Running for Rainforests


Seren’s Music Editor, Hedd Thomas, ran the London Marathon on 26th April. Here, he shares his story.

On Sunday, months of training paid off as I ran my first marathon – the Virgin Money London Marathon. In fact, when I signed up for it last summer I hadn’t done any long distance runs before at all. Talk about starting in the deep end! It all started when a conservation charity that I support, World Land Trust, were allocated a place at the Marathon and asked for applications to take it. I entered, stating how much I admired the work they do to protect the rainforests of the world and that I was looking for a physical challenge to persuade me to get in shape. To my astonishment, they picked me! I was both nervous and excited, and had no idea what the next year of training would be like.

It was a challenge. My willpower waned through the winter in terms of keeping to my diet and going out to run in the cold. Even when I got myself dressed, outdoors and moving, I’d often end up walking. On the long runs my thighs would chafe, my feet would blister and my nipples would bleed. I bought new socks, new shorts and lots of lubricant – anything to bring some relief.

Hedd Thomas at mile 13 of the London Marathon

Hedd Thomas at mile 13 of the London Marathon

Fundraising was an equally tough challenge. I’d pledged to raise £1,500, which seemed like a manageable amount back in summer but it was painfully slow to materialise. The good work of World Land Trust was an incentive to get out there and share the word, as was the promise of a certificate personally signed by their Patron, Sir David Attenborough, who has said that “The money that is given to the World Land Trust, in my estimation, has more effect on the wild world than almost anything I can think of.” Even now, my total is still shy of the target.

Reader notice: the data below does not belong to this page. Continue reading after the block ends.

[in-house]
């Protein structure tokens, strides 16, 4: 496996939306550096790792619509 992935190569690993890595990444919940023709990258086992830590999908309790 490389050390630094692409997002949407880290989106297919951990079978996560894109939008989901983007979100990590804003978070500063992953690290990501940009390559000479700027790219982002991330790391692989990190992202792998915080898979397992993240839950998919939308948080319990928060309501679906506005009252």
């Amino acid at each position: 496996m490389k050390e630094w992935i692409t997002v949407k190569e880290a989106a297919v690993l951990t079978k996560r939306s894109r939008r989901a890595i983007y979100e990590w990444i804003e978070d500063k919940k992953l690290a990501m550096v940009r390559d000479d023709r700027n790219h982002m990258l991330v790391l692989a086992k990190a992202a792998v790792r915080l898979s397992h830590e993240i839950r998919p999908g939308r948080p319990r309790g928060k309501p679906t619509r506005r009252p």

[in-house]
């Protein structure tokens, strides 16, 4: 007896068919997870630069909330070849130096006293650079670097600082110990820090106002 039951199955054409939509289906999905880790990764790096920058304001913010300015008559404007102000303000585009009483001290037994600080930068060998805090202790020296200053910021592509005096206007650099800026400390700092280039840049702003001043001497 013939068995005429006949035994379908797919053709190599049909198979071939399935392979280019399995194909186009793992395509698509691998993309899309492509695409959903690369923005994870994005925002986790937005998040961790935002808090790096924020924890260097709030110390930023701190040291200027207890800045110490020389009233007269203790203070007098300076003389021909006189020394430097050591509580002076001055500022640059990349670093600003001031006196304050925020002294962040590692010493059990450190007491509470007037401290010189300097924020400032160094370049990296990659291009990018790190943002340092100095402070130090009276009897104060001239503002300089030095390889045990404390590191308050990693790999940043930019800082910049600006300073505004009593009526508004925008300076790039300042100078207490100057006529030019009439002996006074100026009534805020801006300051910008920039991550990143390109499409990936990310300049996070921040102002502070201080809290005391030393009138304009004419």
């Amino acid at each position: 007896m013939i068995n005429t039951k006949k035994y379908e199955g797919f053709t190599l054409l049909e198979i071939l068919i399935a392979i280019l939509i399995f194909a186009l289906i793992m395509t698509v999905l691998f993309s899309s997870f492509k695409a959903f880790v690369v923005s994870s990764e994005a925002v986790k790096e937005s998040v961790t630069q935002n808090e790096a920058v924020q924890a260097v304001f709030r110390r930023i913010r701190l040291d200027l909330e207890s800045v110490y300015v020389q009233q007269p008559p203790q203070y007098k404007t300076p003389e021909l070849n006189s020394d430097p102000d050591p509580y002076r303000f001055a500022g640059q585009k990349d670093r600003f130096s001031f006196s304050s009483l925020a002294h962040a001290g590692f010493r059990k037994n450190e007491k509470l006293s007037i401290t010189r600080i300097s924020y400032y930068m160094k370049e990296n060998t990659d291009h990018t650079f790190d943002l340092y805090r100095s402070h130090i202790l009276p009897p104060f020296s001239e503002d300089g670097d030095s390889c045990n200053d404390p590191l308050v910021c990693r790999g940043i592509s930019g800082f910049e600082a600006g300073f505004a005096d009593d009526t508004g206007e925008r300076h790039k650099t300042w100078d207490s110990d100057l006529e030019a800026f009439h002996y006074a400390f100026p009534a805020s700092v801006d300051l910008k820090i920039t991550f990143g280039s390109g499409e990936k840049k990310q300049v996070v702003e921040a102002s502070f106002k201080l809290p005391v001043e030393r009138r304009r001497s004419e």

In London, however, I did meet my target! I was prepared with a mantra: “You can do this! You are ready for this!” I don’t know how many times I said that the night before, the morning of and all through the race, but it worked. There was a real sense of camaraderie among us charity runners. We weren’t competing against each other but had common foes: the course and ourselves. Whenever I overtook someone who’d burnt out and was walking, I’d try to slap them on the back and shout, “You can do it!” More often than not, they’d shout back, “Thanks!” and actually start running again, while my own feet would feel lighter for a few strides.

The crowd were an enormous help, from offering spirit-lifting highfives to energy-boosting sweets and fruit. Their constant cheers helped carry me on, and I’m sure they were the reason why I didn’t start to walk once during the entire 26.2 miles and in fact kept my pace steady throughout. The last three miles were excruciating, but luckily that’s where the crowd were biggest and loudest. I finally crossed the line with a time of 4:43:41, hand-in-hand – as is the tradition – with a fellow runner.

It was a fantastic day and one that, dare I say, I’d be happy to repeat. In contrast to much in life and academia, it’s also very refreshing and fulfilling to achieve something that required pure grit, where no shortcuts, bluffing or b.s. can help. If only everything could be like that!

Today, I’m still a little bit off my £1,500 fundraising target. I’d be very grateful if you could help me reach it and support the worthwhile work of World Land Trust by going to




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Music Editor 2014/15

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